04/16/2009, Ulong Island
After a relaxing day reading and resting the crews of Swingin' on a Star and Whistler set out to hike around Ulong island in search of the old settlement and petroglyphs. We started out on a Kayak plan but there are six of us and only 4 kayak places. In the end we took our dinghy and Eric Kayaked.
It was an amazingly calm afternoon. There was no wind whatsoever and the ocean was like glass. The coral gardens surrounding Ulong became a veritable aquarium. We could see clearly through the green water into the reefs and watch the damsels, parrot fish, butterfly fish and even a turtle swimming about.
We chose a secluded beach in a protected cove as our first point to disembark. It was getting close to low tide so we had to tilt the engine up in several places to get over the skinny bits. Ashore we found the jungle of the rock island fairly forgiving. You could pretty easily make your way through the banyans, betel nut and other vegetation. Surprisingly there are not too many coconut palms on these limestone islands.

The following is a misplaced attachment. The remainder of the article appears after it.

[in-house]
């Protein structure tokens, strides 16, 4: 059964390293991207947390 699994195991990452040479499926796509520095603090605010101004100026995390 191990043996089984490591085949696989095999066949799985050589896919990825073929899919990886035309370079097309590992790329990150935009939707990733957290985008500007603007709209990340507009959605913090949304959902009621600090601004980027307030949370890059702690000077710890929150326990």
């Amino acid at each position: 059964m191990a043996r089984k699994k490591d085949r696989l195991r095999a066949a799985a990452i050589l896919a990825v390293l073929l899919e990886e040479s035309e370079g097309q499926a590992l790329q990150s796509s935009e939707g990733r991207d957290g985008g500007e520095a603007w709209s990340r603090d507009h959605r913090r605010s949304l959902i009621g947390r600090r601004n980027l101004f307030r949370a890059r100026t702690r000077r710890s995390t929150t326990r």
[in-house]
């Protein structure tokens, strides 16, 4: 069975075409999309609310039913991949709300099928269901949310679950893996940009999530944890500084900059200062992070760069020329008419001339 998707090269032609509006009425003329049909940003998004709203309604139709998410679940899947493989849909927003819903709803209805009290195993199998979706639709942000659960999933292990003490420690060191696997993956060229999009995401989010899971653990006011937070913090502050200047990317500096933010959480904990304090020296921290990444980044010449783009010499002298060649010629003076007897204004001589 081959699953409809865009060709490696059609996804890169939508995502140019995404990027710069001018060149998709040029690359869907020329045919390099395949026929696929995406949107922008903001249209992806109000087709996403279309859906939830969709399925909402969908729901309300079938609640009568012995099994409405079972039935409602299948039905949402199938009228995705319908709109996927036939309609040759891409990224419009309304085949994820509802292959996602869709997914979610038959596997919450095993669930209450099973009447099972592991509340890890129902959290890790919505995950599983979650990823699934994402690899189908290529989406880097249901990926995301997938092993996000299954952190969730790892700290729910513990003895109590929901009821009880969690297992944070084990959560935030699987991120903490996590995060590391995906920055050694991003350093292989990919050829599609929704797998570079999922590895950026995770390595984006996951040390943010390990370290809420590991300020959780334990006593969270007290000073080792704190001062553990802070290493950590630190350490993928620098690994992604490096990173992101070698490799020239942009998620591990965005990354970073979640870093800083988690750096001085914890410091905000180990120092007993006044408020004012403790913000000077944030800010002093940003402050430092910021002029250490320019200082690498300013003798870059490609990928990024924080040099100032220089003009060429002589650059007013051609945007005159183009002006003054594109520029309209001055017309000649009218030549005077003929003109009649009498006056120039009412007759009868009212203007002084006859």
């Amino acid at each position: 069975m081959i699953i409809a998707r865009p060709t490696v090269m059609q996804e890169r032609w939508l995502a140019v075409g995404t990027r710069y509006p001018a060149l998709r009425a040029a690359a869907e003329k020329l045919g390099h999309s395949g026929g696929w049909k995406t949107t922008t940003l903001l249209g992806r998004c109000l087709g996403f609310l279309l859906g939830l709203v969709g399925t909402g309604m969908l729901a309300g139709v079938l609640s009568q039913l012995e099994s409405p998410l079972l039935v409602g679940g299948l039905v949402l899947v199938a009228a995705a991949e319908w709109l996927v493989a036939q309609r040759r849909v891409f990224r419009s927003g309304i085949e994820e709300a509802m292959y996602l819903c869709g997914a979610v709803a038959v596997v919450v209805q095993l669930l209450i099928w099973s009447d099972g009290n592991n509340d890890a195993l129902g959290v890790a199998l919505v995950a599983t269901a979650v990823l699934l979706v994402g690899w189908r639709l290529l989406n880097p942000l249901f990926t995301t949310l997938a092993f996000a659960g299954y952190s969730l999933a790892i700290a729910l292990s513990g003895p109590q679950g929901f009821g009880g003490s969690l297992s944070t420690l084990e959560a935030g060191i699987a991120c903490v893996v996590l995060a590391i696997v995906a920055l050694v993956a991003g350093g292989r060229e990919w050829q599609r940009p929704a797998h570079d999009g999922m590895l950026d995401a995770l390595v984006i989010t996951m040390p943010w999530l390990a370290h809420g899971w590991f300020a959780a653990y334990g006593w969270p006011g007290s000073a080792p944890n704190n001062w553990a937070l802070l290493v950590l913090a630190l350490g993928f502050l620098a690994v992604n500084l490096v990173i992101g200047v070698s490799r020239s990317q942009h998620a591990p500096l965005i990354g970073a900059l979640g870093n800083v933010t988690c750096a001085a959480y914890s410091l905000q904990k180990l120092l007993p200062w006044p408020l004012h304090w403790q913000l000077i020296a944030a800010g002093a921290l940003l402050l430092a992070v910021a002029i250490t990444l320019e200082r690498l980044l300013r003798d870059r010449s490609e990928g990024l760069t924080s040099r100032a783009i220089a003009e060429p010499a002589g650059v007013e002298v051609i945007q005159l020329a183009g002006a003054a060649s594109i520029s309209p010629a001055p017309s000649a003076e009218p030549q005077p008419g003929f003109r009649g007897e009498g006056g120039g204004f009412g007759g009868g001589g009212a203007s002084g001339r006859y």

Getting trough the vegetation was only half the battle however. These islands are basically coral reefs pushed up into the air. If you've ever walked on a dried out coral reef you know how jagged and viscous such rock can be. Rock Islands are not famous for their sweeping meadows either. You are either climbing up, or climbing down.
It was about 5PM when we left the beach and the boats behind and trekked into the jungle. After surmounting the top of the first cliff in a tangle of banyan roots we could look down on a stagnant pool in a little valley to the right and some impressive and sheer limestone cliffs to the left, all covered in dangling roots, vines and other greenery. Heading off to the left we found a small limestone glade that looked as if it could have been a camp or small village at one time, though we found no recognizable remains. There was another cliff ahead to surmount if we wanted to go on, so due to the general lack of proper footwear and failing light we decided to "on back" it as the hashers say.